john stosesle, david lynnbar. but union thuggery on display in the wisconsin recall election should be a warning sign of things to come for republicans, ahead of the november election and it is impact it will have on 2012 as we continue this sperks 2012 as we continue this sperks dition of [ male announcer ] when this hotel added aflac
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>> sean: welcome back to this special edition of hafnlt dnc chairwoman called the wisconsin recall election a dry run for the democrats. well, we couldn't agree more. now, not only did the effort prove that the voters are standing by republican and conservative ideas, but the election also demonstrated the depths which unions would sink to destroy their opposition. it's a lesson republicans should carry with them until november and beyond. with a review of the union thuggery when it comes to election seasons past and presence. sirius xm host david weber. let me show you jimmy hoffa. listen to the rhetoric. every election season, the big unions spend a lot of money, always to demonize the republican candidates. watch this. >> we see the war in wisconsin, where they try and take collective bargaining from our public employees.
we took two senate seats back. we're taking wisconsin back. they got a war. they got a war with us and there is only going to be one winner. it's going to be the workers. >> you know what? everybody here's got to vote. if we go back and keep our eyes on the prize, let's take these [bleep] and take america back. >> sean: let's take these s.o.b.ds out -- war, is that the type of rhetoric we ought to be having on honest disagreement on how it get a $3.6 billion budget deficit in balance? trying to take those s.o.b.s out? you support that. >> you bring up war any time we talk about subject -- war on women-- no, no, that's the democrat war on republicans -- we are going to take those s.o.b.s out because he won't get his special interest viewpoints withheld by the voters. >> maybe he got a little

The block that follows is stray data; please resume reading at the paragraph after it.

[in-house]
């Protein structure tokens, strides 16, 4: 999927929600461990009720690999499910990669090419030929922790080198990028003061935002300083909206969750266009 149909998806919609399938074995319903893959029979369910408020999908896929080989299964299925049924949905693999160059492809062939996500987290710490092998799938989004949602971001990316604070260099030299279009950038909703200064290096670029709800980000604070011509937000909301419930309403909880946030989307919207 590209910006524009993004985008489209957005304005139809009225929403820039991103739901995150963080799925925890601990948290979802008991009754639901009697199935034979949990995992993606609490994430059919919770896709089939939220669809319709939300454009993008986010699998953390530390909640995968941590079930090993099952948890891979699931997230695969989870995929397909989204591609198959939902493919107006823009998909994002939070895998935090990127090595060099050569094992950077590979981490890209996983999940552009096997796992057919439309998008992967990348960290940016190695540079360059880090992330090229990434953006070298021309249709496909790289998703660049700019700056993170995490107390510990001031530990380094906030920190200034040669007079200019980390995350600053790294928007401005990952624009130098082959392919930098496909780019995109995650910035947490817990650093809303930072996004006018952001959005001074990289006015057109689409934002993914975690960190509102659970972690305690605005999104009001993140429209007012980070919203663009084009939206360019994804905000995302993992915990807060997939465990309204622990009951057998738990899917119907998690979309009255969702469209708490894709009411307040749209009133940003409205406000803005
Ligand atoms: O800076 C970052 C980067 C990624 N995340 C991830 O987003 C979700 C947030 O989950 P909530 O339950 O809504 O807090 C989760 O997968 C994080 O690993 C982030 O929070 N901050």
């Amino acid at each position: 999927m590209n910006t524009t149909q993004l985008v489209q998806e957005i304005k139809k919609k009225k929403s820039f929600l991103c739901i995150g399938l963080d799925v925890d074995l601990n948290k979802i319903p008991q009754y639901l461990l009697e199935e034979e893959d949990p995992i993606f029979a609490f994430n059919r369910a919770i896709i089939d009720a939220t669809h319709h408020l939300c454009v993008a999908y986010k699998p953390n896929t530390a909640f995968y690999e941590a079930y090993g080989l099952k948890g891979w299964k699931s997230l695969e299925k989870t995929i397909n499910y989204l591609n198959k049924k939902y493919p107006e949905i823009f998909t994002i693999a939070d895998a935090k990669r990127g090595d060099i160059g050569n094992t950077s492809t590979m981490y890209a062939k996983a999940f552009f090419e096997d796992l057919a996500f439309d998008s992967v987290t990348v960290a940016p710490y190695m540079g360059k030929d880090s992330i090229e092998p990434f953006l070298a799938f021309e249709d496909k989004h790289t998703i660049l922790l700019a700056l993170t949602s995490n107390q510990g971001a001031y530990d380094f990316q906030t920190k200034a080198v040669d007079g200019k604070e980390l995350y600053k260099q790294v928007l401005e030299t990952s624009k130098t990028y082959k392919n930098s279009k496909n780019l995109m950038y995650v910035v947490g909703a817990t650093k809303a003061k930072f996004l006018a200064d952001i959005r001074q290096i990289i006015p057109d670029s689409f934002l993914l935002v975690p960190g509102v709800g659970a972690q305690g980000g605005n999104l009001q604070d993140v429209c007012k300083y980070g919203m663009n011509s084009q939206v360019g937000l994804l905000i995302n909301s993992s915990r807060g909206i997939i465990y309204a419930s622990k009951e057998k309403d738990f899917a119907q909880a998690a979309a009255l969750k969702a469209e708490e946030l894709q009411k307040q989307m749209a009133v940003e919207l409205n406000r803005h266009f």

excited. but the point is-- a little excited. >> people are losing their jobs. people are losing all of their rights to negotiate, contracts. these are contracts that have been entered into that you want-- wait a minute. the state of wisconsin had a $3.6 billion budget deficit. now we have $150 million surplus in the state and taxes were cut for property owners. the question is, who wins out here? >> on top of that, 30,000 jobs were created. then you look at the down line from the jobs, also, benefits. the people, the 38-plus percent that voted for scott walker, a lot of them are private sector. they belong to private unions. they don't like the government sector eye will use monica's term, taking their funding and taxpayer dollars. this is about real austerity, fiscal conservativism and solutions. they have better health benefits, more choices, not one or two that cost them, by the way, over $200 more a month as a
union-- hang on a second. compare wisconsin where the deficit is gone, they have a surplus. is that good for wisconsin? the unemployment rate's 6.7%, scott walker created just under 30,000 jobs. is that good? as a result of these policies, is that good for the people of wisconsin? >> sure. he has done good things for wisconsin-- that's why he didn't get recalled. >> he outspent his opponent-- that's not true. that's the talking points. >> it is not talking points. >> 63 million was spent on the total election. so we have to get the numbers out there -- >> we don't know the number it's -- >> i just gave them to you. it's in the report. >> sean: john mccain was outspent 3 to 1. is the only reason he lost was the money. >> no, i don't think that's the fact.